The Elgato Thunderbolt SSD

Elgato devices have been a major part of my setup ever since I moved to Mac over ten years ago. From epic TV devices for recording digital television, the brilliant Turbo.HD to speed up my video encoding and the simplicity of Elgato capture for analogue video Elgato devices are at the heart of my digital workflow. In my experience Elgato devices are the personification of reliability so when the company announced the Elgato Thunderbolt SSD (Solid State Drive) I was obviously very excited.

One of the biggest banes of my digital life has to be file storage. With each RAW file weighing in at 25mb (approx.) deciding on the best way to store and back up my photographs is something I spent many hours pouring over.

Elgato Thunderbolt SSDAll Photos : Fujifilm X-Pro1 with 35mm & 60mm (macro) lenses.

About the Drive

The Elgato Thunderbolt SSD is a Solid State Drive (SSD) employing a SanDisk Ultra SSD and is available in either 120GB or 240GB storage capacities. The drive uses the latest Thunderbolt technology found on the MacBook Air, MacBook Pro, iMac, Mac mini and most recently some Windows PCs. No drivers or additional software is needed so the device is literally Plug and Play.

Interestingly the Elgato Thunderbolt SSD uses a SATA II drive even though it employs a SATA III interface, (The same applies in many computers featuring internal SSD drives). Although this means it doesn’t use the maximum bandwidth offered by Thunderbolt the benefits mean considerably better power consumption which is important if you are running a Macbook on battery. The Elgato Thunderbolt SSD offers a lightning 270Mbs/s file transfer speed blowing both USB2 (35 MB/s) and Firewire 800 (80 MB/s) out of the water.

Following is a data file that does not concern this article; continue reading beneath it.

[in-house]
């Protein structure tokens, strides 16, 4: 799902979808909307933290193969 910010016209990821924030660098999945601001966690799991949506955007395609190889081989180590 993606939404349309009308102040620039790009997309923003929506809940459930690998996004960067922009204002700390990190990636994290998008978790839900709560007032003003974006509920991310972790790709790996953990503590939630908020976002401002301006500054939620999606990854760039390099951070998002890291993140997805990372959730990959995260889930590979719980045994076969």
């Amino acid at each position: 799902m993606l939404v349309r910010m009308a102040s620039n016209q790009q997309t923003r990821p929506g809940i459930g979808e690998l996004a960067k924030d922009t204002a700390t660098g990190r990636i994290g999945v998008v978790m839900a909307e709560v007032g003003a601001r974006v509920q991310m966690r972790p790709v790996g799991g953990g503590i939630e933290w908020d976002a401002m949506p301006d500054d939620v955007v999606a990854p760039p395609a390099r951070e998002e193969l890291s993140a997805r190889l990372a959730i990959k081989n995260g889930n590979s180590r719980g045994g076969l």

The Sandisk Solid State Drive is housed in a strong, well finished aluminium enclosure that offers substantial protection for vital data.

My Storage Workflow

I run two Lightroom catalogues. A working catalogue of the current year’s work and an ‘Archive library’ of all the preceding years. Both catalogues are backed up via Time Machine when they are connected to my Macbook.

Elgato Thunderbolt SSD

Lightroom makes it easy to manage image catalogues and each year I import the working catalogue into the archive library and start afresh. My main working Lightroom catalogue is accessed multiple times per day whereas I only tend to dip in and out of the archive library and thus it can happily sit on a USB2 drive.

Why is the Elgato Thunderbolt SSD Important?

When it comes to my working Lightroom Catalogue speed and reliability are key. Thunderbolt drives aren’t about necessarily about large volumes of data but are more about speed which is ideal for a photography workflow.

Following a typical day of photography I would insert the SD card into my computer and wait for each 25mb file to be transferred to the external USB drive. Then having waited for the import to complete many of these images will be rejected and ultimately deleted from the drive.

Moving the catalogue from USB2 to the Elgato Thunderbolt SSD means a dramatically noticeable increase in speed. (Twenty times faster than USB and twelve times faster than Firewire800).

Size & Speed : Qualities for Different Purposes

Backups are about large volumes of data and speed isn’t necessarily a priority so a Firewire 800 or USB2 drive is ideal for creating Time Machine backups. For fast access to new photos the Elgato is all about blistering speed and it is remarkable to see large RAW files flying across from the memory card instantly ready to edit.